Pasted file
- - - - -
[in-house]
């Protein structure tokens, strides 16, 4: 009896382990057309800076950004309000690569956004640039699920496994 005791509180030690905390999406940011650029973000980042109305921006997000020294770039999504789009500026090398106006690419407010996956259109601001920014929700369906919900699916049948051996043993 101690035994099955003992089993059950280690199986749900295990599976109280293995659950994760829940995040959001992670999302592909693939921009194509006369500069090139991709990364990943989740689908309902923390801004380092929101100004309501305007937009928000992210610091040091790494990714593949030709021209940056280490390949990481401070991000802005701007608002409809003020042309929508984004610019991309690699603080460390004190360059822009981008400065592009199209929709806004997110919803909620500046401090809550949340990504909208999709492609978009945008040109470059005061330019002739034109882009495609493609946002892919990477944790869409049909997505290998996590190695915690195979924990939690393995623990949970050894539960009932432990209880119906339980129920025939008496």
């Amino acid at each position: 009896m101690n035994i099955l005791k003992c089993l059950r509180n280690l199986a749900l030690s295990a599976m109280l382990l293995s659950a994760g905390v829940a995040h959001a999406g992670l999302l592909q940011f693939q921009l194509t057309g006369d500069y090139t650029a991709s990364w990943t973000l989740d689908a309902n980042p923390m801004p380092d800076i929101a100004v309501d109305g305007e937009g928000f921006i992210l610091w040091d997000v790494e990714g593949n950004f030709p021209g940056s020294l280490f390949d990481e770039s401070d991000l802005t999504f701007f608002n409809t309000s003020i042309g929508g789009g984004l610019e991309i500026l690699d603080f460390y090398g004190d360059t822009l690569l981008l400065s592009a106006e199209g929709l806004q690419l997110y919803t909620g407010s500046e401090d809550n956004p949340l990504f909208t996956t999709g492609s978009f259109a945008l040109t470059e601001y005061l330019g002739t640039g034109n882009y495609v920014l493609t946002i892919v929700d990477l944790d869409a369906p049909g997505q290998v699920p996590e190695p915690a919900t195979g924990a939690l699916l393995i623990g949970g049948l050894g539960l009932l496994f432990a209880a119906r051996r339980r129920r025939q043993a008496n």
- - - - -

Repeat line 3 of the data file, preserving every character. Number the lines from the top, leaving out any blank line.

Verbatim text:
């Amino acid at each position: 009896m101690n035994i099955l005791k003992c089993l059950r509180n280690l199986a749900l030690s295990a599976m109280l382990l293995s659950a994760g905390v829940a995040h959001a999406g992670l999302l592909q940011f693939q921009l194509t057309g006369d500069y090139t650029a991709s990364w990943t973000l989740d689908a309902n980042p923390m801004p380092d800076i929101a100004v309501d109305g305007e937009g928000f921006i992210l610091w040091d997000v790494e990714g593949n950004f030709p021209g940056s020294l280490f390949d990481e770039s401070d991000l802005t999504f701007f608002n409809t309000s003020i042309g929508g789009g984004l610019e991309i500026l690699d603080f460390y090398g004190d360059t822009l690569l981008l400065s592009a106006e199209g929709l806004q690419l997110y919803t909620g407010s500046e401090d809550n956004p949340l990504f909208t996956t999709g492609s978009f259109a945008l040109t470059e601001y005061l330019g002739t640039g034109n882009y495609v920014l493609t946002i892919v929700d990477l944790d869409a369906p049909g997505q290998v699920p996590e190695p915690a919900t195979g924990a939690l699916l393995i623990g949970g049948l050894g539960l009932l496994f432990a209880a119906r051996r339980r129920r025939q043993a008496n």